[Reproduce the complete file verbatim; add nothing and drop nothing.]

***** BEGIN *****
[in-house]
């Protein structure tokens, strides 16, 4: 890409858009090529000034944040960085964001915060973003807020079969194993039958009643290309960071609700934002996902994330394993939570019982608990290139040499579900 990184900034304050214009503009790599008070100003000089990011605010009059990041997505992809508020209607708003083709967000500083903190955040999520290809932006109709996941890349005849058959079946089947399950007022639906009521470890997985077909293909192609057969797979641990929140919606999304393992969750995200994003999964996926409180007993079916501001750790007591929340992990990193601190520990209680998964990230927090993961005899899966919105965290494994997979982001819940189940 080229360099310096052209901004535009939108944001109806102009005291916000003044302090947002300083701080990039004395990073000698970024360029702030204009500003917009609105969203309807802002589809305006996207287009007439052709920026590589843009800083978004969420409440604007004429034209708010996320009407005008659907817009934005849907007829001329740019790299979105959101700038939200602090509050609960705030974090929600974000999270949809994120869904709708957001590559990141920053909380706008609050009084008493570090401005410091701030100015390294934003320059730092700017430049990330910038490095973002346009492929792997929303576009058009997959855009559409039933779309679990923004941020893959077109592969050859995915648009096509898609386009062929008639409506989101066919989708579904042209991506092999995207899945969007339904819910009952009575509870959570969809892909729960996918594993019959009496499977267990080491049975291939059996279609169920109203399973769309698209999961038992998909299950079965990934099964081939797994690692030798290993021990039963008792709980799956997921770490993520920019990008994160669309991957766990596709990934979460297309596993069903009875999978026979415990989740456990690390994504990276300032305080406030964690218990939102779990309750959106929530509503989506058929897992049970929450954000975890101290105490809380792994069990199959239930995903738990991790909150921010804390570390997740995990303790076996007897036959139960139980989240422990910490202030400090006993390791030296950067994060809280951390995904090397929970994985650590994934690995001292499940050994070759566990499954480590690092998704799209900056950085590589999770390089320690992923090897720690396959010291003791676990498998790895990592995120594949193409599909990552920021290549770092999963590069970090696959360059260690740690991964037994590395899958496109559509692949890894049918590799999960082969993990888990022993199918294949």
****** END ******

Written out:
[in-house]
């Protein structure tokens, strides 16, 4: 890409858009090529000034944040960085964001915060973003807020079969194993039958009643290309960071609700934002996902994330394993939570019982608990290139040499579900 990184900034304050214009503009790599008070100003000089990011605010009059990041997505992809508020209607708003083709967000500083903190955040999520290809932006109709996941890349005849058959079946089947399950007022639906009521470890997985077909293909192609057969797979641990929140919606999304393992969750995200994003999964996926409180007993079916501001750790007591929340992990990193601190520990209680998964990230927090993961005899899966919105965290494994997979982001819940189940 080229360099310096052209901004535009939108944001109806102009005291916000003044302090947002300083701080990039004395990073000698970024360029702030204009500003917009609105969203309807802002589809305006996207287009007439052709920026590589843009800083978004969420409440604007004429034209708010996320009407005008659907817009934005849907007829001329740019790299979105959101700038939200602090509050609960705030974090929600974000999270949809994120869904709708957001590559990141920053909380706008609050009084008493570090401005410091701030100015390294934003320059730092700017430049990330910038490095973002346009492929792997929303576009058009997959855009559409039933779309679990923004941020893959077109592969050859995915648009096509898609386009062929008639409506989101066919989708579904042209991506092999995207899945969007339904819910009952009575509870959570969809892909729960996918594993019959009496499977267990080491049975291939059996279609169920109203399973769309698209999961038992998909299950079965990934099964081939797994690692030798290993021990039963008792709980799956997921770490993520920019990008994160669309991957766990596709990934979460297309596993069903009875999978026979415990989740456990690390994504990276300032305080406030964690218990939102779990309750959106929530509503989506058929897992049970929450954000975890101290105490809380792994069990199959239930995903738990991790909150921010804390570390997740995990303790076996007897036959139960139980989240422990910490202030400090006993390791030296950067994060809280951390995904090397929970994985650590994934690995001292499940050994070759566990499954480590690092998704799209900056950085590589999770390089320690992923090897720690396959010291003791676990498998790895990592995120594949193409599909990552920021290549770092999963590069970090696959360059260690740690991964037994590395899958496109559509692949890894049918590799999960082969993990888990022993199918294949």